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Rubik

I stumbled upon an “old” favorite of mine (in my book, old begins at a month) today: Rubik’s Bad Conscience Patrol. I originally found Rubik through the trustworthy Hits in the Car. Stytzer’s comparisons are apt: both Radiohead and (most obviously in my mind) Mew are readily apparent in Rubik’s sound (you could fit Muse in there is well).

After falling in love with “Haiku Motorik” I immediately sought out Rubik’s initial release, People Go Missing. Unfortunately this debut EP had sold out in their native Finland and I couldn’t get my hands on it anywhere else. Thanks to a very helpful Last.fm friend, I found out that they were due to reissue People Go Missing with an extra disc of remakes, called Jesus. The reissue, titled Jesus vs. People ended up being slightly disappointing, especially given the lengths I had gone through to obtain the disc. “Haiku Motorik” was an obvious standout, with a catchy piano lick, bouncy bass line and swanky chorus – the first true song from a young band. The other tracks (even the re-works) left much to be desired.

Rubik – “Haiku Motorik” [Ministry recommended]

But all was not lost, friends! Before I had actually received Jesus vs. People I had discovered (from the same lovely Last.fm-dweller) that Rubik was set to release their first LP, Bad Conscience Patrol, which I quickly obtained and immediately fell in love with. Though uneven, BCP was nowhere near as inconsistent as J vs. P. Rubik had clearly matured since their first release and found a consistent sound that could hardly disappoint.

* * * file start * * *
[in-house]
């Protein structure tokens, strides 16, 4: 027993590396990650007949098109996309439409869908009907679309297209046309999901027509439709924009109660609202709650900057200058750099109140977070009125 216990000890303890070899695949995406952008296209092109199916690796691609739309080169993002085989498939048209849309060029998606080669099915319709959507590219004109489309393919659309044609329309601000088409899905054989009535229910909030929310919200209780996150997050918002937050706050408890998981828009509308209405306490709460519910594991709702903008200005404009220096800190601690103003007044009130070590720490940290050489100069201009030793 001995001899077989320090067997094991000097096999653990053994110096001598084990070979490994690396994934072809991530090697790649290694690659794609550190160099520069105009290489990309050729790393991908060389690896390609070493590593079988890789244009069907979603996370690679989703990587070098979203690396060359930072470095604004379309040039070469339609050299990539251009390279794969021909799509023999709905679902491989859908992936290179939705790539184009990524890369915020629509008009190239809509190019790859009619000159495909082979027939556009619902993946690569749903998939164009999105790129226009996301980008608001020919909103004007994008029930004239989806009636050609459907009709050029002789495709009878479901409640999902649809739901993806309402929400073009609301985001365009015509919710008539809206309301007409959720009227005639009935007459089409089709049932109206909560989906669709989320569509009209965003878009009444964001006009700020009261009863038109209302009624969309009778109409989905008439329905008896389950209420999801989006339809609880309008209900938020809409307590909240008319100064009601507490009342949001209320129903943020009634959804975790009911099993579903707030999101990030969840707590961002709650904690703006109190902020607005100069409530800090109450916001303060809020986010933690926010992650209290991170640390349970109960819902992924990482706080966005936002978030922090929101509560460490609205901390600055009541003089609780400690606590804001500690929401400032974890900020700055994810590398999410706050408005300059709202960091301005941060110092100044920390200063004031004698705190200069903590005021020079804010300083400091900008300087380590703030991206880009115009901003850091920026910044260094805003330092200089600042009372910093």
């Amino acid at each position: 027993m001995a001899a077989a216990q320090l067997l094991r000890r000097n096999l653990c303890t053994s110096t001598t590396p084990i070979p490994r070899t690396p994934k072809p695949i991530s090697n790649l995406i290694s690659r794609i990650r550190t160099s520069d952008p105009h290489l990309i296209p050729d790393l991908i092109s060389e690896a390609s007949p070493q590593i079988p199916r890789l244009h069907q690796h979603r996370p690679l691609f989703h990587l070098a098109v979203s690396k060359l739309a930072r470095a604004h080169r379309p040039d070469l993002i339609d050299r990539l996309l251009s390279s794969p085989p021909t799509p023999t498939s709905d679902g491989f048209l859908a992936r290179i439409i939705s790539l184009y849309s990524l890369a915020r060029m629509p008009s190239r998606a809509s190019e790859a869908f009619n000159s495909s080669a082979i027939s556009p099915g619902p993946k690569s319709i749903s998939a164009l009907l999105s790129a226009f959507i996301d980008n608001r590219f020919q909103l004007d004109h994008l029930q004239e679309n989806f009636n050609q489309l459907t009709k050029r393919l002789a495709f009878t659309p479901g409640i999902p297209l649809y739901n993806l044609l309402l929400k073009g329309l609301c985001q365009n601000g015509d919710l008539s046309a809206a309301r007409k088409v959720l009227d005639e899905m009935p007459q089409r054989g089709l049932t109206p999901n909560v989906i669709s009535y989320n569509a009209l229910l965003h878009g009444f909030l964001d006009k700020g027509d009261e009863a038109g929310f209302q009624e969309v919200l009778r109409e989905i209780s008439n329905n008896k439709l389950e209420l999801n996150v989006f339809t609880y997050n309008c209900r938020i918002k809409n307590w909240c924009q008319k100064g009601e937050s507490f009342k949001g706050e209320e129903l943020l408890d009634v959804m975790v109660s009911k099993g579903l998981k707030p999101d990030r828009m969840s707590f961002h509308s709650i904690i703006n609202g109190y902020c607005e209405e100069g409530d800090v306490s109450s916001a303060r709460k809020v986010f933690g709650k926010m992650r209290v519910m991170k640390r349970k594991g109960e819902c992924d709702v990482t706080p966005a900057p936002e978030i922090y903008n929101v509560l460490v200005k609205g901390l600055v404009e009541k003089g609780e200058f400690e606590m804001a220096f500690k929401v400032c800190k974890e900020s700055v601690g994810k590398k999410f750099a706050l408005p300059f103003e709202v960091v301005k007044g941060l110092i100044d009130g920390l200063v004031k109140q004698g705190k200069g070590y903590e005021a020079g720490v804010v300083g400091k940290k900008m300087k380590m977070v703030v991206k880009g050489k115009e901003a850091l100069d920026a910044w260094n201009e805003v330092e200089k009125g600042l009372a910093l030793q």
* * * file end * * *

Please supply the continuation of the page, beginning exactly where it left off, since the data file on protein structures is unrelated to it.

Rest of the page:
BCP has gravitas – distinct, prog guitars; melodious, dramatic vocals; complex song structures; shifting time signatures; and (of course) choruses with staying power. My initial (and continuing) reaction is that Rubik is Mew’s little brother, emulating, but ultimately falling short of, the older brother. But don’t discount Rubik because of this; when they get it right they can be unforgettable.

Take the first single, “City & the Streets”. Interestingly, this is one of the more low-key efforts on the album, and the only one on the first half of the disc. Underlying guitars counterpoint the soft vocal melody, as the song slowly builds to the first chorus, with sweet, synthesized backing vox giving it a heavenly feeling. After downbeat chorus, Rubik launches into a synthesized vocal bridge that launches into a swinging finale of guitar and synthesizers.

Rubik – “City & the Streets

Though a little light on melody, “Buildings” captures Rubik’s loud, stomping, time-shifting guitars and a nice slice of melody in the chorus, a song that strongly recalls Mew. Meanwhile, Rubik’s handle on complex song structure manifests in “Why Don’t You Let It Happen”. This track begins in the form a prog ballad, with eerie synths and vocals, and a vocal performance that gets more and more strained as it progresses. This then shifts into a march (no kidding), that sets us up for a transcendent climax and transition back into a more upbeat (and much less eerie) prog ballad, that finishes of with an energetic surge in the guitar department.

Rubik – “Buildings
Rubik – “Why Don’t You Let It Happen” [Ministry recommended]

Rubik’s BCP may be an inconsistent effort, but come year’s end I’m sure they will be among my top finds of ’07.

More on Rubik: [MySpace] [Last.fm] [Buy]

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